Coming to Auroville and listening to different residents reveals that there are as many projects and perspectives as there are represented nationalities. To help us understand the financial structure and functioning of Auroville, along with the intentions behind this, students attended a talk about the financial functioning and maintenance of Auroville.
Auroville is an international town created as a charitable foundation by an act of Parliament, based on a cooperative concept, where the city purchases for group, and everyone contributes. It has 3,000 residents, but has an economic aim to sustain an eventual population of 50,000. Right now, 30% of residents are Tamil from the local area, and there is pressure from the Indian government to promote the residency of more Indians because the population of Pondicherry is expanding so rapidly. Auroville management within the central foundation begins with the Governing Board, selected by the Indian government, which manages a Finance Committee, and under that is the FAMC Finance and Asset Management Committee. This last one is managed by Auroville residents, and it sets budgets, stewardships, and approves projects. Substructures to that include the Unity Fund, which is the accounting structure, followed by Financial Services, then followed by Executive Bodies, which are trusts. This then breaks down into the 800 commercial units and activities, who contribute 33% of their profits back into the Auroville budget. There are also 3 trusts set up for Bioregional Development in the local area outside of Auroville, for environmental, educational, and microfinance projects.
Auroville was founded with certain ideals of what a healthier, more equitable, peaceful, and sustainable future would be. For example, ninety percent of the trees in Auroville were a part of a reforestation effort that began with its founding 50 years ago, a testament to the residents’ ability to act on big picture dreams through small changes. The same can be said for Auroville’s finances. Auroville has a program they call the KIND System, which operates off of a cash-less accounting system passed through a card per each person. City Maintenance, the amount of money every citizen is entitled to, is intended to provide citizens with basic needs, including food, health, education. It is not meant to sustain all expenses, and will mostly meet the basic needs of a modest lifestyle, but will not cover habits such as consuming meat, drinking alcohol, smoking, or the purchasing of one time expenses, like an appliance.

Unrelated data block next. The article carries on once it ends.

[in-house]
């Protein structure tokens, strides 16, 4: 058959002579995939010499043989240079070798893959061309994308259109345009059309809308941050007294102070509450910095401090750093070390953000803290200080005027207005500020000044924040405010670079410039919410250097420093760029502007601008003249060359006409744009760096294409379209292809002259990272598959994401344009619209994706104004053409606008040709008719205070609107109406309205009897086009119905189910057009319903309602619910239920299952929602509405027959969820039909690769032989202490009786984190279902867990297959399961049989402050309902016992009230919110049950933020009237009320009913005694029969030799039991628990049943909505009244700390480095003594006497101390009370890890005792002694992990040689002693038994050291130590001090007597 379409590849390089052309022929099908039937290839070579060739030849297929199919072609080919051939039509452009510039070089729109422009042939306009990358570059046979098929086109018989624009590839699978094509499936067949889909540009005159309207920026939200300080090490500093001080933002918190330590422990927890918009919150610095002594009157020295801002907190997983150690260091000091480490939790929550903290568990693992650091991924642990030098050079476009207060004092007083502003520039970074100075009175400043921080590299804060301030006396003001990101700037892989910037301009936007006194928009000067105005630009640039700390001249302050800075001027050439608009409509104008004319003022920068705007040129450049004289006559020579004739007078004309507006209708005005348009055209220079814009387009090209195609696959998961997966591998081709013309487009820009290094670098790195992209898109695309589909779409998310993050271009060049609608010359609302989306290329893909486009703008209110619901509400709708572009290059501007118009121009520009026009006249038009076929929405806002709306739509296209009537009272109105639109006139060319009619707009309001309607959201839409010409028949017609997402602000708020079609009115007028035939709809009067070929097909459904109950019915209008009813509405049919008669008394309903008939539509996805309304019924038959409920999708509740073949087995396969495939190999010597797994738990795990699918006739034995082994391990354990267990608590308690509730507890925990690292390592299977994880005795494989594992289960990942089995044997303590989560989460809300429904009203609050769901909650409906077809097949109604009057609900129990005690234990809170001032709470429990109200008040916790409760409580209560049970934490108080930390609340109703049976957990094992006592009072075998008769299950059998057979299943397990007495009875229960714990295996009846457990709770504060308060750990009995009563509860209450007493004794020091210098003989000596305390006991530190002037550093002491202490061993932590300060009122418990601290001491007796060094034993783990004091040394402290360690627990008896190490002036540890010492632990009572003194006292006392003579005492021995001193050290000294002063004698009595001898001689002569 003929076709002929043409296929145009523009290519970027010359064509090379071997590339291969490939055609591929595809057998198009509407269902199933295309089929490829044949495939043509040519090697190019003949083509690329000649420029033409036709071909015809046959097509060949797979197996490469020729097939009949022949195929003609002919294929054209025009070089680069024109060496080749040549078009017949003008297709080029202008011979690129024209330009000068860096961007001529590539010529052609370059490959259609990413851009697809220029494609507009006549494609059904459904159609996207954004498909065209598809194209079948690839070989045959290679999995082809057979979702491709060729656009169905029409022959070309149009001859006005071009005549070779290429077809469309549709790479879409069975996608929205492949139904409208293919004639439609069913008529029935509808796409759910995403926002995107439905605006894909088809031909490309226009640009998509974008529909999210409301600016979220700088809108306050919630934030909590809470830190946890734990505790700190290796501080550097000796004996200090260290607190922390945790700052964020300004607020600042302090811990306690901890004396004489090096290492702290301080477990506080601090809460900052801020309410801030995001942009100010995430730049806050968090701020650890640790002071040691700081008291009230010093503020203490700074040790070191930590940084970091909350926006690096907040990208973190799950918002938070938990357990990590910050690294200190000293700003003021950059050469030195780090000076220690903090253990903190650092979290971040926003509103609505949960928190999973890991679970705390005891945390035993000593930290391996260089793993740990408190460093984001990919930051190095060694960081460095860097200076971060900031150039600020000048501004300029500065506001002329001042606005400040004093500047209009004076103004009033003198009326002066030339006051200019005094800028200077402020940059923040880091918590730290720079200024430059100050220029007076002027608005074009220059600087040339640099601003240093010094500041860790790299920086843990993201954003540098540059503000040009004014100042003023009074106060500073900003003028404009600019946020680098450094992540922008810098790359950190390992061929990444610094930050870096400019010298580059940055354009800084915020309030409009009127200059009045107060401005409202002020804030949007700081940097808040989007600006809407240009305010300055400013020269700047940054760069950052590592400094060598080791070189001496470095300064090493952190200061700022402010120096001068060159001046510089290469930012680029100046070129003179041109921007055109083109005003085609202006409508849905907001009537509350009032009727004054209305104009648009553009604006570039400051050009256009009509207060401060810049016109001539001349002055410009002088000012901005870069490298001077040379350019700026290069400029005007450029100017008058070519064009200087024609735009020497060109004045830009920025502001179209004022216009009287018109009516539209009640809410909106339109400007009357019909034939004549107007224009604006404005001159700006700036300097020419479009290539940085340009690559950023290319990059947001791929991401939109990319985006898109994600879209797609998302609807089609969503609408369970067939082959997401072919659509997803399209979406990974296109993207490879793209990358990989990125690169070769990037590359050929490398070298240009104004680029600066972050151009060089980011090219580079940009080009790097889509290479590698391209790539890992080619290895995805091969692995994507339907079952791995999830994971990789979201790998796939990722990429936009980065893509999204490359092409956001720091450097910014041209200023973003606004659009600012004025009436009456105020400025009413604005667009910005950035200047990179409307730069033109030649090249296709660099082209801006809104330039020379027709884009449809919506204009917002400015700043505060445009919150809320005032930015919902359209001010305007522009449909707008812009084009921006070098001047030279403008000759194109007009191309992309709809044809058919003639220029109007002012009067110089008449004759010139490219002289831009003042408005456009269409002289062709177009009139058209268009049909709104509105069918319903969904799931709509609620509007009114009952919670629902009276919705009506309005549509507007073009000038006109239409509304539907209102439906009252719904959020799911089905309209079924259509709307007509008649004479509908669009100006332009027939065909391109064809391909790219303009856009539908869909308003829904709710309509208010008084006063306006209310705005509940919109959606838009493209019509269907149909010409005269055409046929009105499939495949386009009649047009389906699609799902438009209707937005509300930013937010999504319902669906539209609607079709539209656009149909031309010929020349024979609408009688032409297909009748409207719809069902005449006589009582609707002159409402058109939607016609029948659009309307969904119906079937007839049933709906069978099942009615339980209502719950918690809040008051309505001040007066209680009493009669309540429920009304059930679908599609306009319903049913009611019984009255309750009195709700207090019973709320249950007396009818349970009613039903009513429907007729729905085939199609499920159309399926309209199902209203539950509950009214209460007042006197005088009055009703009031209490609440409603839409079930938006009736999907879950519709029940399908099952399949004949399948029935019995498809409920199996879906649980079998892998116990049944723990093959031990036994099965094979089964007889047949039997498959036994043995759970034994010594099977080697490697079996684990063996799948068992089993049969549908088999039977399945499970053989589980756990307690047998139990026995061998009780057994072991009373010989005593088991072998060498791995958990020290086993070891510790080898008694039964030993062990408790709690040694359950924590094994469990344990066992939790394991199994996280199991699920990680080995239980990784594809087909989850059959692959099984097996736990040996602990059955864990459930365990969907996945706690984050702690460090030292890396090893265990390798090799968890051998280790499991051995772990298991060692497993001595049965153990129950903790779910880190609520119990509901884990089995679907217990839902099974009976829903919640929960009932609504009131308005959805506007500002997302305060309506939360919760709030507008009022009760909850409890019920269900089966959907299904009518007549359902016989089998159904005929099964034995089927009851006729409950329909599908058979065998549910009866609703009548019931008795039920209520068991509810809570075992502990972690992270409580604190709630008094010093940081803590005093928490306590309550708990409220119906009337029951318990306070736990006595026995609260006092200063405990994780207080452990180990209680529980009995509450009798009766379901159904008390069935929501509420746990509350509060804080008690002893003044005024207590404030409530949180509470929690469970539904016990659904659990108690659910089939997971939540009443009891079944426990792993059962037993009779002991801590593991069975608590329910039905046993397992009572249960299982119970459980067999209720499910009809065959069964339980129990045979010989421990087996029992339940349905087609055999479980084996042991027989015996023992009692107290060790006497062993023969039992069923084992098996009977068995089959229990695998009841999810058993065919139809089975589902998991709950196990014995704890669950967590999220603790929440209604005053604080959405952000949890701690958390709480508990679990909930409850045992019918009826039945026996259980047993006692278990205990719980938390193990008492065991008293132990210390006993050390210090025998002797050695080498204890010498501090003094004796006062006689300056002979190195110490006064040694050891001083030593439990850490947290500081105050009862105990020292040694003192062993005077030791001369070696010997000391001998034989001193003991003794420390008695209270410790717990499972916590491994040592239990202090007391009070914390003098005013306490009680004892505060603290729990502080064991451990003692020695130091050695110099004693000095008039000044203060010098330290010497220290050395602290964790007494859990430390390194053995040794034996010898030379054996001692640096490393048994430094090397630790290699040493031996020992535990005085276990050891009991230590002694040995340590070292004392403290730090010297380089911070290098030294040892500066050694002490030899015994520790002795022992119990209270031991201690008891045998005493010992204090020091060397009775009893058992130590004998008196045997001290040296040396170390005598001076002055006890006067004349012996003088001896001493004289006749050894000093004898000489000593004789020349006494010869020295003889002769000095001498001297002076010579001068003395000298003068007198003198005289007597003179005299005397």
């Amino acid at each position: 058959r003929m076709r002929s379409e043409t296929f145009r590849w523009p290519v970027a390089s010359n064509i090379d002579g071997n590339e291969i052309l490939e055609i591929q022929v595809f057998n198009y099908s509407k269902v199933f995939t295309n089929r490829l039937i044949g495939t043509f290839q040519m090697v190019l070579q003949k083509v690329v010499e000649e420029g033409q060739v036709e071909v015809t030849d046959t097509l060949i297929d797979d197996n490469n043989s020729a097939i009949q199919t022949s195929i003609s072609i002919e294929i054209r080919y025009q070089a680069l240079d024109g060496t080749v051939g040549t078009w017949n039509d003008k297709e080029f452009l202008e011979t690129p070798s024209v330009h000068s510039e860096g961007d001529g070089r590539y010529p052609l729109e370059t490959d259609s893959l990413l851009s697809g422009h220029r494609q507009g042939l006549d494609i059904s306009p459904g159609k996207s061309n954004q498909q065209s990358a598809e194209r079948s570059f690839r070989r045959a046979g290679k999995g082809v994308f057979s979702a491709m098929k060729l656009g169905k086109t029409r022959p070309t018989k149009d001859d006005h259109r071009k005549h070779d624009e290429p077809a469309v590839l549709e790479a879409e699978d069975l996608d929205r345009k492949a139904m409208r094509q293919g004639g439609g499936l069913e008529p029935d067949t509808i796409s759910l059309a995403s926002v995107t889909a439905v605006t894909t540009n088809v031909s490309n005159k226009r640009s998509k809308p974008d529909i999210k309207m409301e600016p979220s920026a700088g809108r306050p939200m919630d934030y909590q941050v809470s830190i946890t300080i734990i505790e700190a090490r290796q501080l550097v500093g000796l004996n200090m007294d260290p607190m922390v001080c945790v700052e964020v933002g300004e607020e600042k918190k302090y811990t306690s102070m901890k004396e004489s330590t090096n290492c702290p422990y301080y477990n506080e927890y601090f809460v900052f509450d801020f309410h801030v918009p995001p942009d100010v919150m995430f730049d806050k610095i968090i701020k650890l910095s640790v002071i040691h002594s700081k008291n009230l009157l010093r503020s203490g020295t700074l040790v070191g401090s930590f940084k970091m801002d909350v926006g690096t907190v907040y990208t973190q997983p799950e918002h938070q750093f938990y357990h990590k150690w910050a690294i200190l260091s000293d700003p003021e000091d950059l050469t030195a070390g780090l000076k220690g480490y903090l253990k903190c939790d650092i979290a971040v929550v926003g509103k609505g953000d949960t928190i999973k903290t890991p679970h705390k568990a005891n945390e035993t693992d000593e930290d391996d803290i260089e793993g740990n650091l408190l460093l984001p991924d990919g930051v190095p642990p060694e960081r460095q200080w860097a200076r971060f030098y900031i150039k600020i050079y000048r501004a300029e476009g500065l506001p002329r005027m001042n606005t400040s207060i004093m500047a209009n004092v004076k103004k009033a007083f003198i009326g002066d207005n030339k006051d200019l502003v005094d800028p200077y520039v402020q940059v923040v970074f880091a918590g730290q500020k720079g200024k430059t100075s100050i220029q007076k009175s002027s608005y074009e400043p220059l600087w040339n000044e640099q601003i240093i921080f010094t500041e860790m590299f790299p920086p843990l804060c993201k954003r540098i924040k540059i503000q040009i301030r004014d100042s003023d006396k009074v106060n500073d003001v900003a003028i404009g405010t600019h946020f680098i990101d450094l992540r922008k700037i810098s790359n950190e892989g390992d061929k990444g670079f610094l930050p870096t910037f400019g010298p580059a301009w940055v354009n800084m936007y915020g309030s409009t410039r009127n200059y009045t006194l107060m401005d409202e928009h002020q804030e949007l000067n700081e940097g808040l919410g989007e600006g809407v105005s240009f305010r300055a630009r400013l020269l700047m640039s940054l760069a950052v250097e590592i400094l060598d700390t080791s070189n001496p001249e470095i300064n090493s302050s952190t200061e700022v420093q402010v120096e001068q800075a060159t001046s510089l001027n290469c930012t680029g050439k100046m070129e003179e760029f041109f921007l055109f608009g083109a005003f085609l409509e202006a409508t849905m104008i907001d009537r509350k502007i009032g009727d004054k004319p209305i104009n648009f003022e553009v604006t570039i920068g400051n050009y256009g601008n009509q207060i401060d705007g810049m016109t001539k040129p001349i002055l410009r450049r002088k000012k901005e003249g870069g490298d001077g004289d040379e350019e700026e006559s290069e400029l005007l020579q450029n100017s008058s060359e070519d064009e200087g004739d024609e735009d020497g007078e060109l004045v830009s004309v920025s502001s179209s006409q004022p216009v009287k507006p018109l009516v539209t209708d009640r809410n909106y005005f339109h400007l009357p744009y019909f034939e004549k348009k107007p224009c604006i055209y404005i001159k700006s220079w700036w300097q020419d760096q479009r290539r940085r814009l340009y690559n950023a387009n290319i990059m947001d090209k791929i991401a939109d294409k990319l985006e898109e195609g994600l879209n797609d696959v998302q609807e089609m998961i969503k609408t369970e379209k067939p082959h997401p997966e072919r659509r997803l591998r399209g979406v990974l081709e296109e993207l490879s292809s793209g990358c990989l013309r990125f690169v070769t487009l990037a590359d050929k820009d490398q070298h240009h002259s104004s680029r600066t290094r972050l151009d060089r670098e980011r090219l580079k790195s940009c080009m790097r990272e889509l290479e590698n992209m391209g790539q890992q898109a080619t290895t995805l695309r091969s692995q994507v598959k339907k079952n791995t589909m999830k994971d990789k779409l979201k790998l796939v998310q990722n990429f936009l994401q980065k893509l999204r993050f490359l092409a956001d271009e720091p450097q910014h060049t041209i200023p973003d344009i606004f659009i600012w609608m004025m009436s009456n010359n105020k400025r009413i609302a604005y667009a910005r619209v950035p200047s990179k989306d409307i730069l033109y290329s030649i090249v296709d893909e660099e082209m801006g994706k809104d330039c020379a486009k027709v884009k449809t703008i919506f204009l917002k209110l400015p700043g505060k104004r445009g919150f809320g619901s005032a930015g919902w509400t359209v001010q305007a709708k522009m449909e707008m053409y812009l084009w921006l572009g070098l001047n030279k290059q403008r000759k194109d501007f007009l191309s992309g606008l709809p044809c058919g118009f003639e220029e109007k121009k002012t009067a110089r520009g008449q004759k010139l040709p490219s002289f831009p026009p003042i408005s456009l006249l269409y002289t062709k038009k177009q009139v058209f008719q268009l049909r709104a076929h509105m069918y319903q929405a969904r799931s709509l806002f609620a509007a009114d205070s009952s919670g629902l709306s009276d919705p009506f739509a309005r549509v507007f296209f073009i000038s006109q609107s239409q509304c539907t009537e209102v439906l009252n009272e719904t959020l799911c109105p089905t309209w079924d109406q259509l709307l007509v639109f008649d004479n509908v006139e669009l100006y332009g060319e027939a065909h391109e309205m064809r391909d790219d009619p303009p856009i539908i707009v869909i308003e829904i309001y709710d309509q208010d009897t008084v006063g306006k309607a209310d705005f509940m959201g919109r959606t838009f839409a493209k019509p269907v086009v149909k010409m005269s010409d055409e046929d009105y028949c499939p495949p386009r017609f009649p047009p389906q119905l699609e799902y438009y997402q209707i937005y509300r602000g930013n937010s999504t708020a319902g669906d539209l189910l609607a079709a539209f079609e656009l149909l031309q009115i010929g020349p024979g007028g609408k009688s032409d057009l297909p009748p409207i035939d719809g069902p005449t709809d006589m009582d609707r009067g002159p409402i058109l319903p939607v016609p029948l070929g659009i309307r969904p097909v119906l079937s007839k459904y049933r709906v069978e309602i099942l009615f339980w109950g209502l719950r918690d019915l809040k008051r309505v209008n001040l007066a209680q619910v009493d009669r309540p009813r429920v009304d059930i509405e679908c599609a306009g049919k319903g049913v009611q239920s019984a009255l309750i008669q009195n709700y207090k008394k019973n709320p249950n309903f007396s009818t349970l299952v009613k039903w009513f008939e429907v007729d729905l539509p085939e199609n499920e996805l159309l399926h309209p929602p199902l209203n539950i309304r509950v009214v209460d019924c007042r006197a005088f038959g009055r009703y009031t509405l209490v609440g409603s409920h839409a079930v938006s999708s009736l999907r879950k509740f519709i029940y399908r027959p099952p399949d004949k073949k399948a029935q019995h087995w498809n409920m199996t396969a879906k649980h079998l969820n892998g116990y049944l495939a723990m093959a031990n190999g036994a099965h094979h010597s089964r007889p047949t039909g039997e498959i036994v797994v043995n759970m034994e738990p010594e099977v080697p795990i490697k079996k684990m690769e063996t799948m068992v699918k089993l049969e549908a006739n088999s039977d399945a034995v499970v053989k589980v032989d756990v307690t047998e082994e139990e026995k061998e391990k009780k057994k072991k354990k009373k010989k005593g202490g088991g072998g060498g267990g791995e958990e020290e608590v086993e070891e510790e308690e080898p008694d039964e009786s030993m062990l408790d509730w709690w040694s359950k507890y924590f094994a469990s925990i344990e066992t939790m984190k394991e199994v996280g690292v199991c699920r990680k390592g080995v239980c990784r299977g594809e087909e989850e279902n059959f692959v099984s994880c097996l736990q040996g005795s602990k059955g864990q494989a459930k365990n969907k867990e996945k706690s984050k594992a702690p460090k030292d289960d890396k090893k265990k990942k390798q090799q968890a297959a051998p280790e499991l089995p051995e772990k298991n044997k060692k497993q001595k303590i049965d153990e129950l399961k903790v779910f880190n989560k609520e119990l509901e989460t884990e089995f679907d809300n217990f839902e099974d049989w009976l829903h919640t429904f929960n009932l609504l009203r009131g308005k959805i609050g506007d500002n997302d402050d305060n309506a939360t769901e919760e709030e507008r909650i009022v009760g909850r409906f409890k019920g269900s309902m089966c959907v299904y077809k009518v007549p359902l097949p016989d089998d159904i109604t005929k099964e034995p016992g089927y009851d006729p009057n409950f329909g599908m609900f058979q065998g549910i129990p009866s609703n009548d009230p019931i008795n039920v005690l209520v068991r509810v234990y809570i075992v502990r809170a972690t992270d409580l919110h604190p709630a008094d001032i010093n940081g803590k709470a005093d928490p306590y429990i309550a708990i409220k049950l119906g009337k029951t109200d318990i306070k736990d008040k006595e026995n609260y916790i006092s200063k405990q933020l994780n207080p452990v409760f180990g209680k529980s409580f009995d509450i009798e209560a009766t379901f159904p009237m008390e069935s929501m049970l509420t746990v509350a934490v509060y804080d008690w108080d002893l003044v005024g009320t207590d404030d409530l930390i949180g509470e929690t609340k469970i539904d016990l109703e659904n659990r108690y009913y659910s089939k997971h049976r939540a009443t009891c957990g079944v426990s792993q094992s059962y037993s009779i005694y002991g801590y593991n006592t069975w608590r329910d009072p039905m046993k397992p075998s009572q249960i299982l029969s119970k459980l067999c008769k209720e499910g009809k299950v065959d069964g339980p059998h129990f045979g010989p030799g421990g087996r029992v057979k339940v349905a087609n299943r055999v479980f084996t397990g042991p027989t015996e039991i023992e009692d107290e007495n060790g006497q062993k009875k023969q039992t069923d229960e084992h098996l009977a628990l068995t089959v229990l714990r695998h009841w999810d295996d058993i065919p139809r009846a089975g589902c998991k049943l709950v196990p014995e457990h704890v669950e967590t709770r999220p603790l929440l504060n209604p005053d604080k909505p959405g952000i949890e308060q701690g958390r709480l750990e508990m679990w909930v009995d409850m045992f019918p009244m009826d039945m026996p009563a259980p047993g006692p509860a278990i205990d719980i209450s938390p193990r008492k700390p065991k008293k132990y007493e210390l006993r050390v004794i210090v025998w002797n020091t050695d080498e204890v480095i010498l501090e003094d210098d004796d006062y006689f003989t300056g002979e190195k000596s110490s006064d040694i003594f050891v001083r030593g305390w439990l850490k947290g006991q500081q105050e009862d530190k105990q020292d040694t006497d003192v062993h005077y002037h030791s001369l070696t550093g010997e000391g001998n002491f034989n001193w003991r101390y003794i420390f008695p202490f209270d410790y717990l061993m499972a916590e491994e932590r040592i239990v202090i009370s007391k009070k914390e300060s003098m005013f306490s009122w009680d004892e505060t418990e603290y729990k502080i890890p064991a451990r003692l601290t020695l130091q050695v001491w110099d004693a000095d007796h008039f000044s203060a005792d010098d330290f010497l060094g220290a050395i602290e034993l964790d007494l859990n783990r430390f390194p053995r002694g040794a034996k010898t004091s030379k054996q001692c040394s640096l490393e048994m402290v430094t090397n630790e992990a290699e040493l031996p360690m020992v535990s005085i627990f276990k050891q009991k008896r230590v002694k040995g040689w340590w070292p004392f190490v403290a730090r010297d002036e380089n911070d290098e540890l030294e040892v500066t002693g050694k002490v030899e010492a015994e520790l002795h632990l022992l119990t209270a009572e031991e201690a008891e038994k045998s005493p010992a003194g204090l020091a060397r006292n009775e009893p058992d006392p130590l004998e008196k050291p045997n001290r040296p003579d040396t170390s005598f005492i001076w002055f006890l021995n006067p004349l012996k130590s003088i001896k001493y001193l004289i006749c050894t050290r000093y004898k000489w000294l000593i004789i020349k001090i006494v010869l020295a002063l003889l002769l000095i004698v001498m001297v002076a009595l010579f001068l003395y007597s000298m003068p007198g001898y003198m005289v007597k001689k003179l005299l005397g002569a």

Leadership in Auroville is on a volunteer basis, unpaid, with the hope that responsibilities will emerge from duty, and decisions will be from consensus. Those who are employed by City Services receive a small stipend, not a living wage. The city of Auroville only formally employs about 500 people, about 25% of the adult population. Because of the standards and regulations involved in becoming a citizen, including a set amount of volunteer hours, many people will choose to go elsewhere for seasonal work, unless they are able to run a successful commercial unit.
Per the Auroville philosophy, no one is supposed to own housing in Auroville. Almost all land is owned by the city trust, and people pay for stewardship. They can secure housing with the Housing Service with a contribution between $30,000 to $60,000 to the Unity Fund, and the Housing Service connects potential residents and developers. On a side note, if a resident decides to leave for an extended period, they must relinquish the housing between 3 and 5 years. There is a small Repatriation Fund for those who leave within the first five years of moving to Auroville, where they receive a small portion of their initial contribution back.
After reviewing the financial structure, spending, and philosophy, one can see that Auroville aims to contribute to achieving the UN Sustainable Development Goals #1 (No Poverty), #2 (Zero Hunger), #3 (Good Health and Well Being), #10 (Reduced Inequalities), #11 (Sustainable Cities and Communities).